deep in the recesses of the process. Perhaps it is simply because most laymen would not likely be interested. In the end, the flavor of a sake and our preferences are all that matters, but the moldy world of tane-koji
at least deserves a look.
Of Rice and Region
Japan is not a large country. The entire land mass would fit inside the state of California. Yet, the
diversity of culture, language and cuisine from one end to the other is astounding. Naturally, just as wine is closely associated with region, sake from throughout Japan has styles that developed in the various
regions that are distinct and representative.
These distinctions are not nearly as clearly delineated as they once were. As recently as a few decades ago, before the transportation infrastructure became the
well-oiled machine that it is now, the various regions were a bit more isolated from each other than they are now. Recently sake styles throughout the nation have become a bit homogenized.
Yet enough differences
remain to warrant discussion and study. There are a number of factors that contributed to the development of these differences in style. Some of these are similar to conditions in the world of wine and fairly obvious.
Others are less obvious and unique to Japan.
One reason is, of course, rice. Rice varietals tend to grow well in some regions and climates but not well in others. Originally, sake breweries tended to use rice
grown locally whenever they could, and this led to the creation of different flavors and nuances. Note however that this is no longer a major factor in determining regional distinction. Why? Because in Japan, rice can
be shipped from any region to any other region. Some of the best sake rice grows in the western part of Japan, for example. This is routinely shipped all over the country to kura (brewery) for brewing (although it
still constitutes a very small amount of the total rice used in brewing; not much of this top-grade rice is grown). There is no limitation on keeping rice in the region it was grown.
Technology has also allowed
many new varietals of rice to be developed, so that kura are no longer limited to what they once were, in terms of rice.
A second factor contributing to sake styles is water. Today water can to a certain degree be
doctored to produce precisely what is wanted, but long ago kura were often set up in a particular place precisely because of the quality of the water. (The largest brewing region in Japan, the Nada ward in Kobe,
exists because of the famous water found there.) But there are definite limitations to this filtering and chemical adjusting of water. If a kura does not begin with decent water, all the technology in the world will
not help to brew good sake.
Most water used for sake brewing in Japan is either well water, often from deep wells, or water that runs down from the mountains, filtered ever so slowly by layers and layers of
ancient rock. But environmental changes sometimes require that water like this, once pure, now be filtered or altered chemically.
Styles and flavor profiles developed based on the local water. Although overall
Japan has slightly soft water (on the pH scale) in most places, hard water, soft water and everything in between can be found, with various mineral and chemical components affecting flavor and impact, viscosity and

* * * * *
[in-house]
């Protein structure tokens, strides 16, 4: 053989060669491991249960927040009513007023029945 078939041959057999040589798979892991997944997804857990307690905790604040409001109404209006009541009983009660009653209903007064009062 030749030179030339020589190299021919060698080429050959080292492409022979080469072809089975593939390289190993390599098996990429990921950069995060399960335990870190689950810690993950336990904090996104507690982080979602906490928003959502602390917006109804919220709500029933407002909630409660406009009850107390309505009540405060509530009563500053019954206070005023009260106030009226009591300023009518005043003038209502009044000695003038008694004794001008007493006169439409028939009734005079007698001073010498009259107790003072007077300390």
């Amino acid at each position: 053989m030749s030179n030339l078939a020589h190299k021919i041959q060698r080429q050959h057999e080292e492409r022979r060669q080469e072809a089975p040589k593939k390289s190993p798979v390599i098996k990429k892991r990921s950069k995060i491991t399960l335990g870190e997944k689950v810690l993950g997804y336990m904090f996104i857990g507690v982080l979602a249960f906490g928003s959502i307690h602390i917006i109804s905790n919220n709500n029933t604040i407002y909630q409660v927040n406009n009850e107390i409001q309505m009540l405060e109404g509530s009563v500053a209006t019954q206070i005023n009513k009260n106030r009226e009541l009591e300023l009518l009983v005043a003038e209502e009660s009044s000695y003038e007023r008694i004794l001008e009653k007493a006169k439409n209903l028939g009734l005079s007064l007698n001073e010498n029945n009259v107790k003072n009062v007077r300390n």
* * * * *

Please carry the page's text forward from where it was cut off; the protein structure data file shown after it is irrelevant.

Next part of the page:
mouth feel. Water, in fact, may have more of a profound affect on the final product than any other factor.
Sake flavor profiles were further affected by local cuisine. Japan has a fairly diverse landscape, with
warm regions, very cold regions, several long mountain ranges, and of course plenty of seacoast. People living near the coasts and in large populous plains had access to much fresh fish and other lighter-flavored
food. Those living in mountainous regions or areas isolated by mountain ranges had to rely more on preserved foods, often fermented, with perhaps stronger flavors (Japanese mountain food is wonderful cuisine, by the
way). Naturally, locally brewed sake would be made to go well with the food, and sake going with light food would be different from that going with stronger flavors.
Yet another factor is the culture that grew
surrounding sake brewing in which the actual people doing the brewing were rarely if ever (indeed, even today there are few examples to the contrary) the owners of the kura. They were seasonal workers, farmers from
the countryside with nothing to do in the winter.
The head brewer of each brewing team, known as a toji, often resided near other toji when home in the summer, as most of these seasonal workers came from the same
towns. They generally formed groups like labor unions, and would exchange techniques and notes, creating styles of brewing based on certain methodologies. Different toji groups performed the various steps in different
ways, which led to identifiable differences in their respective sake. This has long contributed a great deal to regional styles, and often the ryuha, or regional group from which a toji has come, is listed on the back
label of a bottle of sake.
All of the above circumstances and conditions came together to create flavor profiles and sake styles distinct to each region. These have been around for centuries, but over the last few
decades the distinction between the various regions has begun to blend and become fuzzy. Styles are to some degree homogenizing.
This can be attributed in part to the distribution system and infrastructure. That
same wonderful technology that allows one to get sake from anywhere with relative ease also transforms the local market of any kura into a national market. Competition comes streaming in, as does marketing information
and public opinion. The preferences and tastes of the masses change. Whether they like it or not, brewers need to make sake that is popular.
But enough regional distinction remains to keep things interesting and
make it worth noting where a sake is from. In fact, in Japan anyway, it is very rare indeed to hear or read the name of a sake without the name of the prefecture parenthetically trailing close behind.